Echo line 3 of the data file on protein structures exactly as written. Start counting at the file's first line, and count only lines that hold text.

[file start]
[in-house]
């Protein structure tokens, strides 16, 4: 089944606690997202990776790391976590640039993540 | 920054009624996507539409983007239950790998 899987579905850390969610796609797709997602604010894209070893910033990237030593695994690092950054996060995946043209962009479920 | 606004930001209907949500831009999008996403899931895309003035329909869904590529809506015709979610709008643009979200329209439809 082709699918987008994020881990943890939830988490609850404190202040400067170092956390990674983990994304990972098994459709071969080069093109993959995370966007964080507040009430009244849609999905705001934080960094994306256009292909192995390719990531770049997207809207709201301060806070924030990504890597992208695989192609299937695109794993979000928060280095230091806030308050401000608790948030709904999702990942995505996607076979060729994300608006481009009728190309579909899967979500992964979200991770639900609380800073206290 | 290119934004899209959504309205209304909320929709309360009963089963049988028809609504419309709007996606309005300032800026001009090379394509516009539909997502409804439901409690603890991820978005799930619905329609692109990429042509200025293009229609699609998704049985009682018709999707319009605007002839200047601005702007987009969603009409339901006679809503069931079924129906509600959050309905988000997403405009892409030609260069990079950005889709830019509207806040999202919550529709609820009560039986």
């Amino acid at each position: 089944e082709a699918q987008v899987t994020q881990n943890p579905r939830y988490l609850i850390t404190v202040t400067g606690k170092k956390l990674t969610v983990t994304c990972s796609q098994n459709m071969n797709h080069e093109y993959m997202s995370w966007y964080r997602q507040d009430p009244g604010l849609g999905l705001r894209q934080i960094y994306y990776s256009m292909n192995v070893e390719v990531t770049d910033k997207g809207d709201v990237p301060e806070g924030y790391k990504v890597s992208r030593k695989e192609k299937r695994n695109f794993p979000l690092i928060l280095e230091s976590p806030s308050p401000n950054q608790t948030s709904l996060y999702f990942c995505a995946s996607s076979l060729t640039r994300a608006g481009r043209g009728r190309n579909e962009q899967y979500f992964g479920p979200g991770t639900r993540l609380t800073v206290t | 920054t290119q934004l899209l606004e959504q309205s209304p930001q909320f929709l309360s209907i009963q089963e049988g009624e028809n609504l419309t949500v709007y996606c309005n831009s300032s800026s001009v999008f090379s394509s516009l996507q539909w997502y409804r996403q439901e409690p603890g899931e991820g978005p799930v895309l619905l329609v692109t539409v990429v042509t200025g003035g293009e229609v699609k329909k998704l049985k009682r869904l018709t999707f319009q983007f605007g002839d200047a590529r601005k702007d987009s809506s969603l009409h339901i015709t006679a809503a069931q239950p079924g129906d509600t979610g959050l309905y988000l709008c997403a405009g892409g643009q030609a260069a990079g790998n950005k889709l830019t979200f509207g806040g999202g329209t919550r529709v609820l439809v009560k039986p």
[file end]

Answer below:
């Amino acid at each position: 089944e082709a699918q987008v899987t994020q881990n943890p579905r939830y988490l609850i850390t404190v202040t400067g606690k170092k956390l990674t969610v983990t994304c990972s796609q098994n459709m071969n797709h080069e093109y993959m997202s995370w966007y964080r997602q507040d009430p009244g604010l849609g999905l705001r894209q934080i960094y994306y990776s256009m292909n192995v070893e390719v990531t770049d910033k997207g809207d709201v990237p301060e806070g924030y790391k990504v890597s992208r030593k695989e192609k299937r695994n695109f794993p979000l690092i928060l280095e230091s976590p806030s308050p401000n950054q608790t948030s709904l996060y999702f990942c995505a995946s996607s076979l060729t640039r994300a608006g481009r043209g009728r190309n579909e962009q899967y979500f992964g479920p979200g991770t639900r993540l609380t800073v206290t | 920054t290119q934004l899209l606004e959504q309205s209304p930001q909320f929709l309360s209907i009963q089963e049988g009624e028809n609504l419309t949500v709007y996606c309005n831009s300032s800026s001009v999008f090379s394509s516009l996507q539909w997502y409804r996403q439901e409690p603890g899931e991820g978005p799930v895309l619905l329609v692109t539409v990429v042509t200025g003035g293009e229609v699609k329909k998704l049985k009682r869904l018709t999707f319009q983007f605007g002839d200047a590529r601005k702007d987009s809506s969603l009409h339901i015709t006679a809503a069931q239950p079924g129906d509600t979610g959050l309905y988000l709008c997403a405009g892409g643009q030609a260069a990079g790998n950005k889709l830019t979200f509207g806040g999202g329209t919550r529709v609820l439809v009560k039986p």